Will Here:I read an awful lot of blogs; I think that’s no secret. Since I discovered the wonderful world of RSS feeds and Google Reader a few months ago, every time I click the little green button on my toolbar I get anywhere between 10 and 100 new entries to read from the over 100 different blogs I subscribe to.
In the sports card world I have well over a dozen different blog subscriptions, and as for my own blogs, I contribute to this one, and have two other of my own (one is just my generic online journal, the other is The Budget Sports Card Collector in which I try to focus on the cheap-end of the collecting spectrum. If you add up all the entries on all three blogs, I’ve written well over 400 articles in blog format over the last seven years. I don’t know if that makes me an expert blogger, but it does make me a bit savvier than the guy just starting out there. I'm posting this entry here instead of my own blogs because frankly Gellman gets more traffic than I do, and I want this to be read, digested and spat back out at me in disgust.
That said, I’ve noticed that there are quite a few blogging clichés out there in the blogosphere that need to be retired. No, this won’t be a retread of every other snarky “don’t do this” blog entry, because I’m just as guilty as others of spreading the bad syntax.
1. “Without further ado”, sometimes misspelled “adieu”. – This has to go, big time. It should not be used by bloggers at all, especially those who can’t spell “ado” properly. The phrase is actually one of the oldest clichés in the English language originating in the 1300’s! Time for a rest don’t you think? It’s tired and bad copy, and basically lazy. When you use this phrase it’s a signal that you’re done with the preliminaries and ready to get on with the meat of the post. Just get to it already.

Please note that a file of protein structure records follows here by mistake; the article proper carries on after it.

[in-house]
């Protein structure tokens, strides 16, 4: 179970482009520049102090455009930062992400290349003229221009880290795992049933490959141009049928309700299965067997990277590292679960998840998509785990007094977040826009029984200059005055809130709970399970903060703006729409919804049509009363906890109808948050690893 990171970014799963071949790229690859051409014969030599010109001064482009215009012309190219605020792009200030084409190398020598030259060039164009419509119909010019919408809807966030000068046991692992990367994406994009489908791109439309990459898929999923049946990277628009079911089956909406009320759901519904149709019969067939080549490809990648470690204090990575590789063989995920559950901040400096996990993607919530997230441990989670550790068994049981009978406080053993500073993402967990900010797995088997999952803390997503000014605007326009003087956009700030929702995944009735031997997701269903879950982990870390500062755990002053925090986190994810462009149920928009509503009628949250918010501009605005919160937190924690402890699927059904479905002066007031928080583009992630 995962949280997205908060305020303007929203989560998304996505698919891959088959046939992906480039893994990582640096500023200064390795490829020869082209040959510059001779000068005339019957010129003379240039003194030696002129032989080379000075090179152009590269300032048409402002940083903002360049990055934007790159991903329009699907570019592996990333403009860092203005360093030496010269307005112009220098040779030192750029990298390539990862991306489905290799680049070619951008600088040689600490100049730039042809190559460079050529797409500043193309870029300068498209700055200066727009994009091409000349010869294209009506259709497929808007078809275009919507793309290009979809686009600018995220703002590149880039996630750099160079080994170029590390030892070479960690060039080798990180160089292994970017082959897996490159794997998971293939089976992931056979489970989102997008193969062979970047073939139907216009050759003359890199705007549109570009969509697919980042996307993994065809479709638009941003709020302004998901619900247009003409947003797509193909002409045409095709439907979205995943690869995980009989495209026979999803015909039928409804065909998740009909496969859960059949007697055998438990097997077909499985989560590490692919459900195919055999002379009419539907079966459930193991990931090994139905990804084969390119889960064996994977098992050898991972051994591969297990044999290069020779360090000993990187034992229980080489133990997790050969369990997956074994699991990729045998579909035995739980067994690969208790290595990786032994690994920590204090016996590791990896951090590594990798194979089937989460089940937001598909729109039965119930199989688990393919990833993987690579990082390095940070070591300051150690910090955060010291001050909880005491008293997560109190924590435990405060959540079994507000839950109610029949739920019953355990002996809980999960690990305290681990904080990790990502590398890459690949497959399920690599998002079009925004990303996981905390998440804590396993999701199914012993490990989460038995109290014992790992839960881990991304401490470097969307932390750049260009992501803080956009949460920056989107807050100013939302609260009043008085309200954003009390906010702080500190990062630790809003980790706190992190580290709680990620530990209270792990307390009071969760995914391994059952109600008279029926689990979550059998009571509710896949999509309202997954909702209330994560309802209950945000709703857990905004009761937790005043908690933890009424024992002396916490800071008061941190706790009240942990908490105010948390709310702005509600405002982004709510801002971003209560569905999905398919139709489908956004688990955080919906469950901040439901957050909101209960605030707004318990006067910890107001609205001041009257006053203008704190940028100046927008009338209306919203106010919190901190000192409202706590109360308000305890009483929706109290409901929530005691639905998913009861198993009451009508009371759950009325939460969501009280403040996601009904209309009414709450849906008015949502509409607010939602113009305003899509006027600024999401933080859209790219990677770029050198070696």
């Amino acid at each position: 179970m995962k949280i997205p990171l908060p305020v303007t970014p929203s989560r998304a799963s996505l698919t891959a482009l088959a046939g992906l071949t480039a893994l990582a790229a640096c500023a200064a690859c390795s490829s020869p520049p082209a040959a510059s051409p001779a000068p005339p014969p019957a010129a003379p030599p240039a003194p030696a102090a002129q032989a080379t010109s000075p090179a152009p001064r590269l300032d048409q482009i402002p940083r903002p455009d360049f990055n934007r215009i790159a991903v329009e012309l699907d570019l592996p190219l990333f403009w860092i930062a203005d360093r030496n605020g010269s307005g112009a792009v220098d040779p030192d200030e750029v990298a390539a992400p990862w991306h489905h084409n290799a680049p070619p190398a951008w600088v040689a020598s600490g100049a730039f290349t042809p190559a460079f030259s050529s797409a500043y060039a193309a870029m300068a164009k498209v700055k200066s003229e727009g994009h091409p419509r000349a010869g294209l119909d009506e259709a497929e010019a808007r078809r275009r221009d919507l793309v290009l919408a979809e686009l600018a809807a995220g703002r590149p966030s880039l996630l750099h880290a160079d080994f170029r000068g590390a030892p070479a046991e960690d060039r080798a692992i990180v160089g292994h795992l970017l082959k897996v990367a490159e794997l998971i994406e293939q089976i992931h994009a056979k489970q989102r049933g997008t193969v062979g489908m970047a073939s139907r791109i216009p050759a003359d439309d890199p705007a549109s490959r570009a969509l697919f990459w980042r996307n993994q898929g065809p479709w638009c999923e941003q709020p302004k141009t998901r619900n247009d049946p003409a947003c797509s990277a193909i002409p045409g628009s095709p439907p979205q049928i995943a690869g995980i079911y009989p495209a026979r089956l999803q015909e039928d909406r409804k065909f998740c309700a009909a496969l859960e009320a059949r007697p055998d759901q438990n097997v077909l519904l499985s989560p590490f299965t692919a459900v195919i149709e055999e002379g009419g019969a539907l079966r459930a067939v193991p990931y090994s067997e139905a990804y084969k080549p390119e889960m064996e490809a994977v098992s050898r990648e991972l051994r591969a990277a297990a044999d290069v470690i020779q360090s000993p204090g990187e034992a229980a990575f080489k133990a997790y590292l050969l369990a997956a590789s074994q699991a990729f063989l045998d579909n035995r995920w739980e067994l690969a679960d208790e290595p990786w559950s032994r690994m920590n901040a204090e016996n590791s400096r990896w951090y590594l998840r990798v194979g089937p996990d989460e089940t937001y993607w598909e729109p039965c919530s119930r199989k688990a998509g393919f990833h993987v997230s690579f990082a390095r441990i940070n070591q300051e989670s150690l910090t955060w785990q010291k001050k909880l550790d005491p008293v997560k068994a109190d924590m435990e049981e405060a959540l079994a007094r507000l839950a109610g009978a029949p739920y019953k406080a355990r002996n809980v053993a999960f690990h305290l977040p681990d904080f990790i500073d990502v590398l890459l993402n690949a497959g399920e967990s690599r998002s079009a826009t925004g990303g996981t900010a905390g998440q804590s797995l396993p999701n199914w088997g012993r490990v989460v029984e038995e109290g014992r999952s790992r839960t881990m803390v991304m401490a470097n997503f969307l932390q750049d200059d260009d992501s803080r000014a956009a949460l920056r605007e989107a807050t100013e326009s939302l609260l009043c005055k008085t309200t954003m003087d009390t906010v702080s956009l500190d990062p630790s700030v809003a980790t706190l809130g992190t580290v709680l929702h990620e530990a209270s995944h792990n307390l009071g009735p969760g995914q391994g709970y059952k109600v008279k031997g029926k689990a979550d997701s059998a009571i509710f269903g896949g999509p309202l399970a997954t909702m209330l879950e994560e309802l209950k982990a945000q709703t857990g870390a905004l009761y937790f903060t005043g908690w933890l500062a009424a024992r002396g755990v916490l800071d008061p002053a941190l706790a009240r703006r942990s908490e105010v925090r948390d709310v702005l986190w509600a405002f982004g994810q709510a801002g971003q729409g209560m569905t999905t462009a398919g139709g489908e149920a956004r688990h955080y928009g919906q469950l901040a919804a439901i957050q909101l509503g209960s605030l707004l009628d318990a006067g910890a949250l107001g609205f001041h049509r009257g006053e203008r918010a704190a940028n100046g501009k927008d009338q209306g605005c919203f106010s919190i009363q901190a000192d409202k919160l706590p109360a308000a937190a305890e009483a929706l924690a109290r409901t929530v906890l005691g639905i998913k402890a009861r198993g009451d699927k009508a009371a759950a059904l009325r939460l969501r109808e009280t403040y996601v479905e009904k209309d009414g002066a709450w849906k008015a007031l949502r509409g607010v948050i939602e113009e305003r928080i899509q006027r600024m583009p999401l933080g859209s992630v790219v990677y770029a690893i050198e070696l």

2. For that matter, all phrases that are used to connote that the introduction is over and the heart of the post is coming should be excised immediately. Including my own use of “that said” which is sheer laziness. Thinking about it critically, I’m just saying “I know I said all that above that is the complete antithesis to my point, which I’m going to make anyway, so you can automatically discount my opinion because it means nothing to me as it is.”
3. Blog entries that consist of nothing but a “preview” of upcoming blog entries - Way to make your idea for one blog stretch into two or three. Are you that starved for content that you’ve decided to cannibalize your own ideas? Of course you are, because blogging on a regular basis is HARD. The problem is that blogging isn’t magazine writing, and most bloggers don’t stick to a specific schedule of blogging, they just throw up whatever entry they feel like posting that day. Advance notice of your upcoming features is not necessary.
4. Copying other blogs ideas – It’s a blog-eat-blog world out there, and I’m sure that all of us at one point or another are guilty of inadvertent theft of ideas. No, what I’m talking about here is when a meme that one blog creates gets disseminated down to other blogs and diluted, such as Gellman’s own Joe Collector idea. I know Gellman feels that it’s a form of flattery, and perhaps it is, but now he’s taking flack for creating a meme that has grown into something he didn’t intend it to mean in the first place. Then there’s the inevitable meme backlash, and the originator has to backtrack in the first place. While ideas are meant to be shared, they aren’t meant to be copied verbatim. If you like the idea, come up with your own offshoot.
5. Numbered Lists – Just like this one. One thing I learned in three years of high school journalism classes over 20 years ago is that readers have a short attention span, and anything in depth tends to go over their heads. There is no better way to keep your audience than by breaking down your ideas into short, bite-sized paragraphs and numbering them so that your audience doesn’t miss something. Of course, if we got rid of lists, then half of the blogosphere would immediately implode into a mass of starry matter that rivals a small black hole. Topless Robot would go out of business immediately.
Bonus - Any time you are self-referential, you’re being lazy (I’m lazy an awful lot, that’s why I know so much about being lazy). Speaking of lazy, run your blog entry through a spell checker before you post it please. I’m not asking for a professional edit job where you submit your writing to your editor first, but come on, if you are still confusing “your” and “you’re” or worse, “there”, “their” and “they’re” you need to stop blogging. NOW.
Did I miss something here? Yes, I probably did. But it’s Sunday morning, I’m watching kiddy TV shows to keep my toddler occupied while I write this entry. Back to Bunnytown and Zoob toys.